Foreign policy after Blair

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Britain woke up this morning to a blizzard of headlines claiming that Tony Blair will step down in the middle of next year, making way for Gordon Brown, the chancellor, to take over as prime minister. The media has been so obsessed for so long by the date of Blair’s departure and the Brown-Blair duel, that it is has been tempting to tune out much of the coverage. My own attitude has been “wake me up when something actually happens.”

Well, something seems to have happened now. Labour MPs are signing letters demanding that Blair “set a date”; and the Sun newspaper (which despite specialising in photos of semi-naked women has a good record of political scoops) claims that the date is now set at May 31st next year. The atmosphere of impending crisis is being fed by the fact that the Labour Party conference is due later this month.

The whole thing is strongly reminiscent of the frenzy that preceded the downfall of Margaret Thatcher. Blair – like Thatcher at the end of her time in office – is now much more popular in the United States then at home. For Blair in particular, however, closeness with the US and Britain’s participation in an unpopular war in Iraq has been enormously damaging domestically. It may be irrational but many Brits feel obscurely humiliated by what they regard as a subservient relationship between the prime minister and President George W. Bush. The “yo Blair” incident at the last G8 summit – in which Bush lounged in his chair, while Blair whispered courtier-like in his ear – was particularly damaging.

Any successor to Blair is going to be under enormous pressure to distance himself from the Bush administration. This would be as true of the Tories as of Gordon Brown. In an interesting piece in The Daily Telegraph this week, Rachel Sylvester quotes aides to David Cameron, the newsish Tory leader, as saying that Cameron would be looking for lots of “Love, Actually” moments – a reference to an execrable but popular recent film, in which a British prime minister (played by Hugh Grant) tells an American president where to get off, to much applause from cinema audiences.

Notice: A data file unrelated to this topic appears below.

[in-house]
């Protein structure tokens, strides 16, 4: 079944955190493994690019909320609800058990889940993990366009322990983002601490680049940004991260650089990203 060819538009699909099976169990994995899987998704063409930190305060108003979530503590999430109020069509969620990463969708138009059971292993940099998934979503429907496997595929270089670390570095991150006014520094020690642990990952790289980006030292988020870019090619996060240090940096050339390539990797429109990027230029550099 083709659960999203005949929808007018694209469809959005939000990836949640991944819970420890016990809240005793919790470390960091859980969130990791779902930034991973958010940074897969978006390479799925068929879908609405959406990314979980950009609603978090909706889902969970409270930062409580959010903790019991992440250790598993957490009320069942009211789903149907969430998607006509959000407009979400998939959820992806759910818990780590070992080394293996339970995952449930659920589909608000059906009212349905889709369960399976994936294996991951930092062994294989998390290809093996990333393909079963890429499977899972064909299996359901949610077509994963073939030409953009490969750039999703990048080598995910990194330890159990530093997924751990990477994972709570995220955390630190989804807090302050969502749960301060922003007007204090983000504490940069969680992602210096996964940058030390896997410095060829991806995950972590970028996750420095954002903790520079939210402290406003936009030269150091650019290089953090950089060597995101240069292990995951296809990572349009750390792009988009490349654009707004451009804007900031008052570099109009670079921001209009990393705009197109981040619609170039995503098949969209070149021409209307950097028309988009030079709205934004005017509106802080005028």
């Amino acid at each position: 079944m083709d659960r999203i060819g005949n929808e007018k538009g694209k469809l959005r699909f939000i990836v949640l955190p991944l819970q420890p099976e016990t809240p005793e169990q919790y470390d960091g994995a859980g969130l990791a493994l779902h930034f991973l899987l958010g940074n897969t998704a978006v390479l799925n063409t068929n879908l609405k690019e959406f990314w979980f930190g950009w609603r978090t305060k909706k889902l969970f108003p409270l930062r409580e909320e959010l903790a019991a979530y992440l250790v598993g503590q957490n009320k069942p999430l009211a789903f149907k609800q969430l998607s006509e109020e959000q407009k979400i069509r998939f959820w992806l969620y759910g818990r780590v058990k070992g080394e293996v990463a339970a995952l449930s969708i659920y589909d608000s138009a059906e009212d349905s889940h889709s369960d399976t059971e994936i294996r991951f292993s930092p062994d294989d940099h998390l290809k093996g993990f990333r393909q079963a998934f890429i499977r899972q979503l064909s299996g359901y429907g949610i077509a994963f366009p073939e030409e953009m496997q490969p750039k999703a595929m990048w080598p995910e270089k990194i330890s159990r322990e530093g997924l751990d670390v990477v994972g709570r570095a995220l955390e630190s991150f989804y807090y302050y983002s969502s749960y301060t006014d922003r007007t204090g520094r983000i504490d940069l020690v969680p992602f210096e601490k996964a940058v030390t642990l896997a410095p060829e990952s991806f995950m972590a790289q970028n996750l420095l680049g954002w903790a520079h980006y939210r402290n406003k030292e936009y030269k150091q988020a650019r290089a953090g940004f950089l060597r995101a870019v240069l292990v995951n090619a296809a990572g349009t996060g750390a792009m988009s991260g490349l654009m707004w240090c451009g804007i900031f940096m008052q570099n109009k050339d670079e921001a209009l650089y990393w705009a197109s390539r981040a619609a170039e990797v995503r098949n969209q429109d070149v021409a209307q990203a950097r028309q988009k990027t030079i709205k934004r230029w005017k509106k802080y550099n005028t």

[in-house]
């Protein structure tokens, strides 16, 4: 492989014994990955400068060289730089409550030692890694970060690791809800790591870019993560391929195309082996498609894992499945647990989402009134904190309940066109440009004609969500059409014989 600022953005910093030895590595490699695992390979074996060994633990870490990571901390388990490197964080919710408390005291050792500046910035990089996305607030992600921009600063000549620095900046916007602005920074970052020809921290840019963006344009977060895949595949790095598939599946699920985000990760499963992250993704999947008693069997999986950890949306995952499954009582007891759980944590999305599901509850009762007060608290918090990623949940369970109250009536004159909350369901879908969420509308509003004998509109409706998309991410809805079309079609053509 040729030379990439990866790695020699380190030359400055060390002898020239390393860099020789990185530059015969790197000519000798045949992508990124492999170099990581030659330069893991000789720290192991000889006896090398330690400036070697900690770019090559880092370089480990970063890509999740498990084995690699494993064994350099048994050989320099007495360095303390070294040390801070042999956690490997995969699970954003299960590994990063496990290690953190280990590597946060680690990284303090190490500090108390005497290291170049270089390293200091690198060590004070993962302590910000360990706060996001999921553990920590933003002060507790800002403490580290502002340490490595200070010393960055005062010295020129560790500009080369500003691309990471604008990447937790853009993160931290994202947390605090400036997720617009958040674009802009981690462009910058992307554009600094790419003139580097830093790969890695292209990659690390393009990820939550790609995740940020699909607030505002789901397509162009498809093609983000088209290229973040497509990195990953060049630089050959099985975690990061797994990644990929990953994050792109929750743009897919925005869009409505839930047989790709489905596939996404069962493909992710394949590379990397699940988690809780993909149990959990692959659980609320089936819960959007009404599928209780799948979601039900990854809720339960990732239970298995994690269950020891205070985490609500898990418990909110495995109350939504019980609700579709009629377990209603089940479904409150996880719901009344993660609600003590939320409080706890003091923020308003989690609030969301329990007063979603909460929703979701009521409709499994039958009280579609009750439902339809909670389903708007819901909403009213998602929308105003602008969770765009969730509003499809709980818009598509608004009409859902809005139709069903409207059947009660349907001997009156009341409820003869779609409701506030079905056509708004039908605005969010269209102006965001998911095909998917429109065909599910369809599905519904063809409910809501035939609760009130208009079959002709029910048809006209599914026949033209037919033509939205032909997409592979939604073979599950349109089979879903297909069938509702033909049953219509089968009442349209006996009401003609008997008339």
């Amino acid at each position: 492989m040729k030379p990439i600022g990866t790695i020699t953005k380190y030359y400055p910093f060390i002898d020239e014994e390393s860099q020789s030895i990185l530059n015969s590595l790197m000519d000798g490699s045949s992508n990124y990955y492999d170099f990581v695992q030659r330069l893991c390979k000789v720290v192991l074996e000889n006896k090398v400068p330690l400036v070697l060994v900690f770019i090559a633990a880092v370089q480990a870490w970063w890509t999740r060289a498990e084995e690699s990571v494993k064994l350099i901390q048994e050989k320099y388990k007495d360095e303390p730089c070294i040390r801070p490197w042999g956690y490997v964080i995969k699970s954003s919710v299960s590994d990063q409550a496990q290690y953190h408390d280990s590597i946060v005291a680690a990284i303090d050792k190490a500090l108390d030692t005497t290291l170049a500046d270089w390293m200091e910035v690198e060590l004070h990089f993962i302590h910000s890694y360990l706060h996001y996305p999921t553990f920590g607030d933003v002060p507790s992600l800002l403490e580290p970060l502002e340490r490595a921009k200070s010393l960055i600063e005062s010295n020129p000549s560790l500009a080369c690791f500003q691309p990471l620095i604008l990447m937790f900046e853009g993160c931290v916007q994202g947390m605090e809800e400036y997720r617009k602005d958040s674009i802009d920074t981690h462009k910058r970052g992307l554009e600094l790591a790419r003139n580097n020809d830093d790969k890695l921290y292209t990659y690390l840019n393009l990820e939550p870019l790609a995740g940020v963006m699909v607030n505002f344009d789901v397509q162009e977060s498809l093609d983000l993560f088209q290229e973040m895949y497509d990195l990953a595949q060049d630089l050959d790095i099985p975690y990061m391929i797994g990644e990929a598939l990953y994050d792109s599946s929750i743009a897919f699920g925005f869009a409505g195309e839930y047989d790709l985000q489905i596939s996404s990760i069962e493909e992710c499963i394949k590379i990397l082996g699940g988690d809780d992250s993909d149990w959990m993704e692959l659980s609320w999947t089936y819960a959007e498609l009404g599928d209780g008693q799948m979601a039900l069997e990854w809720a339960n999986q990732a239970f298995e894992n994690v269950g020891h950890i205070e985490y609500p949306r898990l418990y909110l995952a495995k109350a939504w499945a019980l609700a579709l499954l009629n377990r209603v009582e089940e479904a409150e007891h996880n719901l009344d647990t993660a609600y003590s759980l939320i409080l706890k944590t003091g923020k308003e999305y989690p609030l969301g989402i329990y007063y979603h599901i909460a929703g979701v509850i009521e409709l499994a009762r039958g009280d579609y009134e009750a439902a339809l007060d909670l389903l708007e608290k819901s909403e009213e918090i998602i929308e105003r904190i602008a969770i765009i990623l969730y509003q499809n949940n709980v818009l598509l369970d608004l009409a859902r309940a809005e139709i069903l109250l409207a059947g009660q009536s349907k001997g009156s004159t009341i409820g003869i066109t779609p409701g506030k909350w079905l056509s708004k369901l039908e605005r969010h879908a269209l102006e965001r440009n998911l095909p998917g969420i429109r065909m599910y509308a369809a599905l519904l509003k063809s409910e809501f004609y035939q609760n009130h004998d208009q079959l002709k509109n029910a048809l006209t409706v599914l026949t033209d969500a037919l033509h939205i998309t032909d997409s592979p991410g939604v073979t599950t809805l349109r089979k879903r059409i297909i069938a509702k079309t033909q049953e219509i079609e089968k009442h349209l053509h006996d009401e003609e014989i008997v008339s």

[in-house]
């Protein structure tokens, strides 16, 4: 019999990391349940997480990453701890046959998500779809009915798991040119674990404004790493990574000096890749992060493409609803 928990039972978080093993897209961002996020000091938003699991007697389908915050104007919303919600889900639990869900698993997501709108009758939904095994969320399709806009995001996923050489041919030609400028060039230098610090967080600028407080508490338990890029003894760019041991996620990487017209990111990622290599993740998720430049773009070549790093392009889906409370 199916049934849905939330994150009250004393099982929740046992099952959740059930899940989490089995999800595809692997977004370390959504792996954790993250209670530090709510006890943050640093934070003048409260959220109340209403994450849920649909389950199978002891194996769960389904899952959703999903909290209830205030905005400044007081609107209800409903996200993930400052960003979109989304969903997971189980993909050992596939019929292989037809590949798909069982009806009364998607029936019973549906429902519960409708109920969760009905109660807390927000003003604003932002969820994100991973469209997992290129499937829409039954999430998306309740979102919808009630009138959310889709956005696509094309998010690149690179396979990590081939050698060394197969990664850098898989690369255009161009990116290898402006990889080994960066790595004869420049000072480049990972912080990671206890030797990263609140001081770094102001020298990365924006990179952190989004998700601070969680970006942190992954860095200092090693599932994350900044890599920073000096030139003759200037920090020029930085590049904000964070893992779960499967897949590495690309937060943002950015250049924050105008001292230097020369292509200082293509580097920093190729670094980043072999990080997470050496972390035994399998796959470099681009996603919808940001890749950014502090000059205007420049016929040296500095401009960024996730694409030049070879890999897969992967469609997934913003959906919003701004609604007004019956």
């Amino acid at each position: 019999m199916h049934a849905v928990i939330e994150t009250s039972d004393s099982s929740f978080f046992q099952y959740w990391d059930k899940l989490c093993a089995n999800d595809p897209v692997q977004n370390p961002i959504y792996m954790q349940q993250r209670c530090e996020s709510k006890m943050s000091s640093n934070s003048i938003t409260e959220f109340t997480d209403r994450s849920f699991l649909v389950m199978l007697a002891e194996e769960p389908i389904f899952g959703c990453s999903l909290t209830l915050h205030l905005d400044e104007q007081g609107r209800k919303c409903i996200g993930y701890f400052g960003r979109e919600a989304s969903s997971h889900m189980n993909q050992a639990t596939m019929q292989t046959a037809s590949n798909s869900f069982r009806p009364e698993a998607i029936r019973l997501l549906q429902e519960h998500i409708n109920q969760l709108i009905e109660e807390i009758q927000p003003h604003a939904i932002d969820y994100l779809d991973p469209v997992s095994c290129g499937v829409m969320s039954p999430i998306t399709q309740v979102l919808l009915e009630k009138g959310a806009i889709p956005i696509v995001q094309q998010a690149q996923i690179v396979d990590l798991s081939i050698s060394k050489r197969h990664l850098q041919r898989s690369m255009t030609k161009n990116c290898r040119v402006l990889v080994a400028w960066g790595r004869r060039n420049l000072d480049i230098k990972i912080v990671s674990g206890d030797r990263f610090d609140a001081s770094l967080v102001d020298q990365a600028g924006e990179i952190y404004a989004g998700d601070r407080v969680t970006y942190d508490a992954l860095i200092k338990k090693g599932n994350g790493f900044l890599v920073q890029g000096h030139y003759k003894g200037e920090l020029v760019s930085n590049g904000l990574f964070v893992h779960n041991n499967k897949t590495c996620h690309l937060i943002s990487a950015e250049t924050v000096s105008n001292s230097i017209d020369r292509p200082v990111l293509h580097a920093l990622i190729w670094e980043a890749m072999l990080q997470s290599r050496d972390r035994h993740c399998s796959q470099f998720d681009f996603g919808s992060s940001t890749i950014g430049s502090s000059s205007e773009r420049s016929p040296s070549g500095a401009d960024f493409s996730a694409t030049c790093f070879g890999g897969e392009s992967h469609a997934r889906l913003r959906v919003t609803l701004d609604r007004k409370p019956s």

Given the national predilection against “cutting and running”, this is unlikely to mean that the next British prime minister “does a Zapatero” – and, like Spain, swiftly withdraws troops from Iraq and Afghanistan. But there will be pressure to make a few high-profile gestures, whether on climate change or Iraq itself.

These political pressures raise the intriguing – and not altogether comforting prospect – that a Brown administration that came into office in the middle of next year (with probably two years before the next election) would enjoy worse relations with both the European Union and the United States. Brown, unlike Blair, is no Europhile. In Brussels, he is regarded a monolingual curmudgeon, whose biggest interest in the EU is the opportunities it affords for press-pleasing “showdowns” with recalcitrant Europeans. This may be a little unfair. There seems little doubt that Brown is intellectually convinced of the case for close British involvement with the EU. But he clearly does not enjoy the EU game. And this, combined with his apparent determination to re-open the vexed issue of the EU budget, could mean that the advent of a Brown government presaged a worsening of British relations with the rest of Europe.

By contrast, Brown would normally be expected to get on very well with the Americans. He holidays there regularly and loves nothing better than a seminar with the latest fashionable academic from Harvard or MIT. But he is more of a tribal leftist than Blair – and may find it hard to get on with a Republican president. And the political climate in Britain has certainly made the “special relationship” much less fashionable.

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